- Jon Snow: "What's my name?"
- Samwell Tarly: "Jon Snow."
- Jon Snow: "And why is my surname 'Snow'?"
- Samwell Tarly: "Because you're a bastard from the North."
- — Jon Snow and Samwell Tarly[src]
The term bastard refers to anyone born out of wedlock. All major religions in the Seven Kingdoms - the Faith of the Seven, followers of the Old Gods of the Forest, and followers of the Drowned God - attach very negative social stigmas to bastardy.
Lack of inheritance and discrimination
Bastards are not allowed to inherit their father's lands or titles, and have no claims to the privileges of their father's House. It is up to their father, if he knows they exist, on how to raise or treat them. At worst, they are unacknowledged and ignored by their father and left completely in the hands of their mothers. Some may fare better and be discreetly sent funds to ensure their well-being. At best, a lord will acknowledge his bastard children (allowing them to take on one of the special bastard surnames), but send them away to one of his distant castles to be raised away from his lawful family. For bastard children to be raised by their father in his own castle alongside his trueborn children - such as Eddard Stark did for his "bastard son", Jon Snow - is considered extremely unusual.
Faced with very low expectations for inheritance, many noble-born bastard sons, even acknowledged ones, voluntarily join the Night's Watch to seek prestige and equality. The Night's Watch is highly egalitarian compared to the rest of Westeros, and at the Wall every man is given what he earns. Both bastards, alongside other recruits, can become high-ranking officers and commanders for their service, although noble-born bastard sons of lords are favoured for advancement over bastard sons with no noble blood. Bastards may also take up the life of knighthood in the hope of being granted a place in a lord's household, or even gaining lands and titles for services to their liege lords. In this way, a bastard may become the founder of a noble house. Bastard children may also be given over to the Faith of the Seven as acolytes, to join monastic orders or the clergy, and bastard sons may be sent to train as Maesters. Because the order of Maesters is all-male, bastard daughters face limited prospects outside of the clergy or a good marriage.
There is no outright law punishing noble men or women for having bastard children. Instead it is considered a social and religious disgrace.
In any event, since a highborn bastard carries the blood of a noble house, rival claimants may still consider them a potential threat. For this reason, King Joffrey orders the massacre of Robert's bastards because they are his true children and thus stronger claimants to the throne than he is. When Roose Bolton and Ramsay Snow discuss their search for the remaining male Stark children, Ramsay suggests that they get rid of Jon Snow, reasoning that since he is Eddard Stark's bastard son, Jon could become a threat to their rule in the North, even though he has joined the Night's Watch and given up any possible future claim.
It is possible for the king to legitimize a lord's bastard children, but this special dispensation is difficult to acquire and does not happen frequently. It will usually be granted only if a lord has no legitimate children (or at least no male children) to carry on the name of his house. However, the social stigma is not automatically removed after the bastard is formally legitimized. Ramsay Snow is a case in point; even after he had been legitimized as Ramsay Bolton, his future was still uncertain. Since Roose Bolton's trueborn child by Walda Frey was a boy, as they had expected, he may have had a stronger claim to the Bolton lands and titles, something that Sansa Stark openly noted. Although Roose Bolton said that Ramsay always would be his firstborn, Ramsay still stabbed him to death afterward and fed his brother and Walda to the hounds, out of fear that his inheritance would fall to his trueborn brother once he reached the rightful age to claim their father's lands and titles.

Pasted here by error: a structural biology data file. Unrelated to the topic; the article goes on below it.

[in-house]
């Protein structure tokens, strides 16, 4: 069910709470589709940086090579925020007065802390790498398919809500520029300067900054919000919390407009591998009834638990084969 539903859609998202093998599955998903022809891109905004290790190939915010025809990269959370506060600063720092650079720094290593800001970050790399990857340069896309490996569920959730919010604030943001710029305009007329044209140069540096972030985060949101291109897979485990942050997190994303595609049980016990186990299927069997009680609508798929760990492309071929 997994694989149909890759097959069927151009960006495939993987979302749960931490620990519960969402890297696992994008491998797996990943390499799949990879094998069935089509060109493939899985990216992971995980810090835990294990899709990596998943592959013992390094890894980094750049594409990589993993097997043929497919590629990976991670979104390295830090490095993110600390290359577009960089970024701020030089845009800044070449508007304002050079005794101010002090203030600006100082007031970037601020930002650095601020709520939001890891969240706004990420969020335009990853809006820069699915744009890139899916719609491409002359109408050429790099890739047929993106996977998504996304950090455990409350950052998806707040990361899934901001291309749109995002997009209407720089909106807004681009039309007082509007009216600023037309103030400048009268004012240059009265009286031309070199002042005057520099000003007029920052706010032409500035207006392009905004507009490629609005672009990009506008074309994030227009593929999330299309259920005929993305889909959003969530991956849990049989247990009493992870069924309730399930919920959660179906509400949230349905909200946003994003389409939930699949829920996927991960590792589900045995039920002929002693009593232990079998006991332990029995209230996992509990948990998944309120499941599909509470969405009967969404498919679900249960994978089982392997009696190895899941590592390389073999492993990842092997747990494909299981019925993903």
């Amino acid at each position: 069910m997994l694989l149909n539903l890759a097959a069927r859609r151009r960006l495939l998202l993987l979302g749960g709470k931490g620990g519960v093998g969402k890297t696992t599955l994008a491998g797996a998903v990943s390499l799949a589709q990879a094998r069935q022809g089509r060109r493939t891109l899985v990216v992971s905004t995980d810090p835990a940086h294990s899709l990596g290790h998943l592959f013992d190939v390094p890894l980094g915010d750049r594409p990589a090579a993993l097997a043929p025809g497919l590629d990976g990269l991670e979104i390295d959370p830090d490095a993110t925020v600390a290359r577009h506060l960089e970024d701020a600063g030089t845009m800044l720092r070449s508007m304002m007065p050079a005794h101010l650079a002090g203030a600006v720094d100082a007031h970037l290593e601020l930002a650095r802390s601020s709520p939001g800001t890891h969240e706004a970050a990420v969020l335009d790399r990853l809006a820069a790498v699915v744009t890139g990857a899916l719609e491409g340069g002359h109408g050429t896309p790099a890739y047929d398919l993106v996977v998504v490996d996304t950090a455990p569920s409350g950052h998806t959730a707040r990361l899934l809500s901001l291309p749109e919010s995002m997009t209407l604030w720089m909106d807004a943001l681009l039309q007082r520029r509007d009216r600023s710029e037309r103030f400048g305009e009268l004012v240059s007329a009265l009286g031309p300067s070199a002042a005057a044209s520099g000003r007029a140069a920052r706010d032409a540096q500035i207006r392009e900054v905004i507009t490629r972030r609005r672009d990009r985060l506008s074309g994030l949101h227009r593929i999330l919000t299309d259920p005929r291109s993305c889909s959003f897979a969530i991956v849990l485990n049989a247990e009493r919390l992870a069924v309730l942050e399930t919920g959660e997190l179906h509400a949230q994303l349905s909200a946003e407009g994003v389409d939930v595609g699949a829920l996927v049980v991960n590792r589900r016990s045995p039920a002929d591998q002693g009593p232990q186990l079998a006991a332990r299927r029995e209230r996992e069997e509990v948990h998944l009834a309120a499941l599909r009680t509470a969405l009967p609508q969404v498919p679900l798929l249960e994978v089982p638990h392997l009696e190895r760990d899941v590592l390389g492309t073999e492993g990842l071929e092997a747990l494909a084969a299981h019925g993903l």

Bastards in Dorne
- Ellaria Sand: "We are everywhere in Dorne. I have ten thousand brothers and sisters."
- Oberyn Martell: "Bastards are born of passion, aren't they? We don't despise them in Dorne."
- Cersei Lannister: "No? How tolerant of you."
- — Queen Cersei hypocritically scorns Dorne's relaxed attitudes towards bastards.[src]
Due to its unique history and culture, bastards in Dorne are not looked down upon the way they are in the rest of the Seven Kingdoms. Many present-day Dornishmen are descended from the Rhoynar people who migrated to Westeros a thousand years ago, and who possessed an urban culture based around city-states along the Rhoyne River in Essos. The culture they passed down to the present-day Dornishmen has relatively relaxed attitudes towards sexual matters. While the Rhoynar who came to Dorne did convert to the Faith of the Seven, they basically just ignored the rules they didn't like, and follow the religion much less strictly than other parts of Westeros (though they are no less devout regarding the rules they do follow). Many Dornish nobles have formalized lovers known as paramours, and they do not possess the same stigma against homosexual behavior that the rest of Westeros does.